My top tip for getting a picky eater to eat what you want them to!
As we were hanging out with our neighbors on Sunday night, the 3 year old, upon seeing my son TJ eating an apple, picked up an apple and started eating one himself. Shocked, my neighbor Julie said, “We are witnessing a miracle here! He never eats apples!” Julie’s 3 year old loves my 8 year old son TJ, and loves to copy things he does. The strategy that has worked for me in getting kids to try new food, is none other than:
You can call it modeling or mimicking, but the fact is, peer pressure has proven to be effective over and over in the circumstances I’ve witnessed with a picky eater. The pickiest eaters won’t even hesitate to eat the same foods as their friends, whether they like the food or not.
Peer pressure is defined as “social pressure by members of one’s peer group to take a certain action, adopt certain values, or otherwise conform in order to be accepted.” (source)
Seeing their friends, or mentors eating vegetables that your kids would normally not eat, is great motivation for them to try it. The best results I’ve seen here is when it is by their actual peers… by other children. It’s great for your kids to see you eating fruits and vegetables, but the powerful impact of their peers eating them is amazing.
Our second incident was over Kiwi. TJ didn’t like Kiwi for a long time. Then one day, we had one of his friends over for lunch. The friend, Douglas, had brought a kiwi from home. I mentioned how delicious it looked, and replied with
“It’s my favorite! It’s sour! Do you like sour things TJ?” Suddenly for the first time, TJ wanted to try kiwi!
So, yesterday we tried it with 2 year old Michael, who LOVES Nathan! Of course he wanted to try it when he saw Nate eating it!
(Actual picture of Michael asking for kiwi that his favorite cousin Nate is eating)
How to encourage peers to influence your picky eater
Leverage school lunch
Not only can peers encourage each other to eat a new food, studies have actually shown in a school lunch room, they brag about the different foods they are willing to eat “….it seems that once at school there’s a desire to fit in with everyone else and even some positive peer pressure to boast about the variety of what foods you can eat. (source) Research has found that 4 out of 5 kids will try a new food at school, that they have never tried at home. According to the BBC:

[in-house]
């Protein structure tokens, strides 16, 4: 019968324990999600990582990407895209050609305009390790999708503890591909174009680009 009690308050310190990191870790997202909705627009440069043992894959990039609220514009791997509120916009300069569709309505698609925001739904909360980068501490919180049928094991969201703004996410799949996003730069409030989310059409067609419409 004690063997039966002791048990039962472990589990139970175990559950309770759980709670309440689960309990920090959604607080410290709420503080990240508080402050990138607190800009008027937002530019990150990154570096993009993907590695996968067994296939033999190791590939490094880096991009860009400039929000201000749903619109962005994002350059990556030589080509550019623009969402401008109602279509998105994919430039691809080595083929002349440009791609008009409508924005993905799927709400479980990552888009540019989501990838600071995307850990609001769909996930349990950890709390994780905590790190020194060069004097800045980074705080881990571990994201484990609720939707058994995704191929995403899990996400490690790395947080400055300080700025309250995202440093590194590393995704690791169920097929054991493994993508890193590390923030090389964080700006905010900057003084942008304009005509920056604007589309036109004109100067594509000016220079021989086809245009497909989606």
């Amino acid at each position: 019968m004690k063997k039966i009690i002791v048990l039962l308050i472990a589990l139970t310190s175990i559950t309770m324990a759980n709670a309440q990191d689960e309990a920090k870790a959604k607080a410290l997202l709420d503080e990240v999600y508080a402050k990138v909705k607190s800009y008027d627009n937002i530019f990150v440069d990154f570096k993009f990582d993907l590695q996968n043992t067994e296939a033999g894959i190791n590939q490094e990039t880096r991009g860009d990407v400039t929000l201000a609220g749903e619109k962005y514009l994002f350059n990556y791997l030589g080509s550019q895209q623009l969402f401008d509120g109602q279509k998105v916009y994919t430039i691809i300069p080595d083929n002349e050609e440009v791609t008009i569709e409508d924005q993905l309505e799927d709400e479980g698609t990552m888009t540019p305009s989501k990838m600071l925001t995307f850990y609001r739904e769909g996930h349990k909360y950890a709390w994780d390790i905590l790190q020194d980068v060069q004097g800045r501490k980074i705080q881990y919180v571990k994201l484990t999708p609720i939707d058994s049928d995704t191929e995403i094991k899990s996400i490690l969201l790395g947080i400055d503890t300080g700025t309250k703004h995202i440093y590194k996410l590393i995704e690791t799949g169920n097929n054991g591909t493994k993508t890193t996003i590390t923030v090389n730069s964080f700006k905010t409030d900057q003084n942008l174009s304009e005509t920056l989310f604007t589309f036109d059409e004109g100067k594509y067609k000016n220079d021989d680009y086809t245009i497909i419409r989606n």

“Getting children to eat healthily is every parent’s dream, but meal times at home can often be a battle ground and emotionally charged. From Mumsnetters’ experience it seems that once at school there’s a desire to fit in with everyone else and even some positive peer pressure to boast about the variety of what foods you can eat.”
Orchestrate the playdate
I have done this! Knowing a neighbor loved spinach salad, I invited him for a play date and dinner! I of course served, Spinach salad! My son Nate, in not having an interest in this salad in the past, saw his friend eating seconds of his salad, and took some himself. I didn’t even say a word, and he just ate it!
The teenage picky eater
Although as kids grow up, their palate naturally expands, and they are wiling to try and taste new foods, but do they choose these foods when they are with their other teenage, influential friends? They can! You behave similarly to the way your closest groups of friends behave (as adults as well as teens). So when my friends daughter had a friend that loved bell peppers and brought them to school in her lunch every day, so her daughter was intrigued enough and liked her friend so much that peppers became one of her favorite foods too! While you can’t choose your teenagers friends the way you can choose their friends in preschool, it might be worth your time to inquire about what they bring in their lunch to help your teenager notice! Unfortunately, many teenagers eat fast food during school lunch, but one highly influential teen can change that and set the tone for their group of friends.
Have you noticed the same thing?